Paper No. 2
Presentation Time: 9:15 AM


ZEIGER, Katherine1, GORDON, Stacia M.2, LONG, Sean P.3, KYLANDER-CLARK, Andrew4, AGUSTSSON, Kenjo5 and PENFOLD, Melissa3, (1)Department of Geological Sciences, University of Nevada, Reno, NV 89557, (2)Department of Geological Sciences, University of Nevada, Reno, 1664 N. Virginia Street, Reno, NV 89557, (3)Nevada Bureau of Mines and Geology, University of Nevada, Reno, Mail Stop 178, University of Nevada, Reno, NV 89557, (4)Department of Earth Science, University of California, Santa Barbara, CA 93106, (5)Department of Geological Sciences, University of Nevada, 1664 N. Virginia St, MS0172, Reno, NV 89503,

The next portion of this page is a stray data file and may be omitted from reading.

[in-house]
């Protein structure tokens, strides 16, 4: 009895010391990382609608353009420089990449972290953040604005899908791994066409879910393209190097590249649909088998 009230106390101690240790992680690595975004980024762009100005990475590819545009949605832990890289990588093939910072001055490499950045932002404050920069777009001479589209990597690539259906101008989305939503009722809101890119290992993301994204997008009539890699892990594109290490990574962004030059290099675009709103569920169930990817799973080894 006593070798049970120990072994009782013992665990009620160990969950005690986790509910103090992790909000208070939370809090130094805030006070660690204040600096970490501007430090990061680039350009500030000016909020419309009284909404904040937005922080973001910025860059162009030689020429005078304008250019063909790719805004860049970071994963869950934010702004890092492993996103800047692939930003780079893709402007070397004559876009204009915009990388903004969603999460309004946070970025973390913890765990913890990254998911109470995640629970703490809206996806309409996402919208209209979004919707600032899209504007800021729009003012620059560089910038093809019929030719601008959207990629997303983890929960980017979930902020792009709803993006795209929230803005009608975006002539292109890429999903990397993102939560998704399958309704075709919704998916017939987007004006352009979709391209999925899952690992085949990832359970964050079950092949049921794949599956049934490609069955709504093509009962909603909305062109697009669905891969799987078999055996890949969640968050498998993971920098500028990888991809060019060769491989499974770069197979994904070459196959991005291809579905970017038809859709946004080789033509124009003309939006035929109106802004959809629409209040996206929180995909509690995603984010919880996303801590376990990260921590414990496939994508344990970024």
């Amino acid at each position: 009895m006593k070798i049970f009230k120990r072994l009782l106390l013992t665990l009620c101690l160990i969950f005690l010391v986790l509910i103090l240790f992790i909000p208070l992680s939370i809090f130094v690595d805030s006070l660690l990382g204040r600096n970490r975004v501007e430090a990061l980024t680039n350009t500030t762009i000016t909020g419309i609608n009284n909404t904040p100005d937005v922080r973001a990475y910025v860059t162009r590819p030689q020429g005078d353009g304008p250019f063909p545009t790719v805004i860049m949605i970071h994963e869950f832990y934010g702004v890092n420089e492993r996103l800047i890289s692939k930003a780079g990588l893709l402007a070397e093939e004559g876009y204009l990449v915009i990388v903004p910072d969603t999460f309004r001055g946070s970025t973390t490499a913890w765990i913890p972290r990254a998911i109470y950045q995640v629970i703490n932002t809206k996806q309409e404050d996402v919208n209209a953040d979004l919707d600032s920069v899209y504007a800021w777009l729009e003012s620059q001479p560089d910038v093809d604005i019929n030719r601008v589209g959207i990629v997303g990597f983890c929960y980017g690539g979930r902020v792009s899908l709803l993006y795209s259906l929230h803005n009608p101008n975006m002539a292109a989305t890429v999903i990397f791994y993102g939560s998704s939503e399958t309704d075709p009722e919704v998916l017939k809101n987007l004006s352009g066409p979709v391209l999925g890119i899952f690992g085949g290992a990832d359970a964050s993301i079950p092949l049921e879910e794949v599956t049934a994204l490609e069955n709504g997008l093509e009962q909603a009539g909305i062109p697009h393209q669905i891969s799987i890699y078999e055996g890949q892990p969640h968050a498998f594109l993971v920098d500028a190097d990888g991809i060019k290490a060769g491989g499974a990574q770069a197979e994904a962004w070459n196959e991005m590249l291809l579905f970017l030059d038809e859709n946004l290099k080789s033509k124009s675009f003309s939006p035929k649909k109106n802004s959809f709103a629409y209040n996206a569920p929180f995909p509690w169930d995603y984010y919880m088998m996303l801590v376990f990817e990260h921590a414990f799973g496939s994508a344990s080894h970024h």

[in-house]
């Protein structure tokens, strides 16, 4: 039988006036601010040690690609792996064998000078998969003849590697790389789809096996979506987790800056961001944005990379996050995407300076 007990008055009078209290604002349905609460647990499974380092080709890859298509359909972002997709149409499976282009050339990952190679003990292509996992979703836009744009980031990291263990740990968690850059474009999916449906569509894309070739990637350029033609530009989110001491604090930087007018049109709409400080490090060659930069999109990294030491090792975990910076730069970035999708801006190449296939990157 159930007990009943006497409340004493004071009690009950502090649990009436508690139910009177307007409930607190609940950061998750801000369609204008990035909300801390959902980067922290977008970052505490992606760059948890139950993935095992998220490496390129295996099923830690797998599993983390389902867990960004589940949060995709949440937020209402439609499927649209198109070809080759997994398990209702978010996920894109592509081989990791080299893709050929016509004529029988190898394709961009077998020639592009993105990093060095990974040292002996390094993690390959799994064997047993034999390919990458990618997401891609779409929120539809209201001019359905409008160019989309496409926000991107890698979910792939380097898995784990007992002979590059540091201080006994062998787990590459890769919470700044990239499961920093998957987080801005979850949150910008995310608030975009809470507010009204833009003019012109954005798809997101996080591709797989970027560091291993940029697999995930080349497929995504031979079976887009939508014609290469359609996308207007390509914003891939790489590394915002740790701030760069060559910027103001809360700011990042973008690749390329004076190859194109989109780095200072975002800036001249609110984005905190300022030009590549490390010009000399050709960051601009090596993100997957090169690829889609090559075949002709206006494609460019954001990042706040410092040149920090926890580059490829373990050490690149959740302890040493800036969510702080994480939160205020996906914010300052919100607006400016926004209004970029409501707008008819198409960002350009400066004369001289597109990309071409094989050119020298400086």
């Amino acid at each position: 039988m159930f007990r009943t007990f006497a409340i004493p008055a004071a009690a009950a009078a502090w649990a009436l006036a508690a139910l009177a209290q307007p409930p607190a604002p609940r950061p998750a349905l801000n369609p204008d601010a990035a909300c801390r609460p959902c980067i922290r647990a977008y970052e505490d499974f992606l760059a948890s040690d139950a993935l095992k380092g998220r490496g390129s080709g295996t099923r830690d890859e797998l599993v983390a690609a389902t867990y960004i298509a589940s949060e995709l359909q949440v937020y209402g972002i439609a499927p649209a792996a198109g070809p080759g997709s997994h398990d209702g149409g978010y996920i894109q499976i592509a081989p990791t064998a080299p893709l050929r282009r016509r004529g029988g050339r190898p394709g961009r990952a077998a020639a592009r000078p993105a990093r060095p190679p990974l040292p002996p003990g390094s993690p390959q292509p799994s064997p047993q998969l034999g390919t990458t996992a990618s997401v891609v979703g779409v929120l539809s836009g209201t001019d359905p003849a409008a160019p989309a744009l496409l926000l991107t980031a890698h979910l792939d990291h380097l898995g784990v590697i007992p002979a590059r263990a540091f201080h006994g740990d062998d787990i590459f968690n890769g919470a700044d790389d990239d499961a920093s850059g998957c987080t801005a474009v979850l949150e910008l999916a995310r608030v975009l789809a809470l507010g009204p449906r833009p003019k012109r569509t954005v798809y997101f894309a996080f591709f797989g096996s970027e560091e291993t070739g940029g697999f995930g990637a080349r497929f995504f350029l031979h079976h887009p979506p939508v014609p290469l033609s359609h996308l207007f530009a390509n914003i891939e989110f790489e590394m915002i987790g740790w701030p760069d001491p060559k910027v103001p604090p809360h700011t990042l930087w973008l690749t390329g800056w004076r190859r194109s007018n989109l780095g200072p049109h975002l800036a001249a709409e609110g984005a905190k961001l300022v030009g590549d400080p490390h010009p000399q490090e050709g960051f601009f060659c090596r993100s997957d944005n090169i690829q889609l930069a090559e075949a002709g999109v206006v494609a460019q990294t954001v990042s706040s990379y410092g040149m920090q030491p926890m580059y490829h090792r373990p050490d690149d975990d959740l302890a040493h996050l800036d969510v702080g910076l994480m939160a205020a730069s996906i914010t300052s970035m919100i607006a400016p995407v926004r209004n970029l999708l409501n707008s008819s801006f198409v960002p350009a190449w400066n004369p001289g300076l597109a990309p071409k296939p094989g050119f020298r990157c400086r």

The hinterlands of continental orogens are often composed of highly strained metamorphic rocks that have structural and metamorphic characteristics consistent with lateral crustal flow towards the orogenic front, yet the kinematic processes that exhumed these rocks to the surface remain unclear. In the Himalaya, a thick section of rocks that achieved mid- to lower-crustal depths, the Greater Himalayan Sequence (GHS), is exposed along the strike of the orogen, between the Main Central Thrust (MCT) and the South Tibetan Detachment (STD). In the eastern Himalaya in Bhutan, the top-to-the-south shear zone, the Kahktang Thrust (KT), divides the GHS into upper (GHSu) and lower (GHSl) levels. This project aims to determine the mechanism of exhumation of the GHSu, bounded by the KT and STD, by testing predictions of two end-member models, critical taper and channel flow. The channel-flow model predicts a younging trend in melt crystallization and metamorphic age in the center of the channel, while the critical-taper model predicts a lack of age variation across the GHSu. Nine samples were collected along a transect across the KT and GHSu in eastern Bhutan, and zircons from these samples were analyzed using laser-ablation split-stream ICPMS analysis (LASS) at UC-Santa Barbara. The LASS technique allows the simultaneous collection of U-Pb ratios and trace-element abundances, permitting age data to be connected with different parts of the P-T path. Schist, paragneiss and layer-parallel leucosome from below the KT revealed dates from ca. 840–2400 Ma. Alternatively, a paragneiss collected 4 km above the KT revealed inherited zircon dates of ca. 380–2400 Ma, with five single rim dates between ca. 41–28 Ma. Layer-parallel leucosomes and a cross-cutting pegmatite 800 m above the KT yielded zircon crystallization ages from ca. 22–16 Ma. However, a layer-parallel leucosome 4 km above the KT yields dates as young at ca. 14 Ma. For all samples, the trace-element analyses are similar and suggest that the zircon crystallized under plagioclase-stable (Eu anomaly = -1.5 to -0.1) and garnet-unstable (Lu/Dy = 5 to 20) conditions. These preliminary results reveal a younging age trend toward the middle of the GHSu section, suggesting that channel flow may have exhumed the GHSu in eastern Bhutan.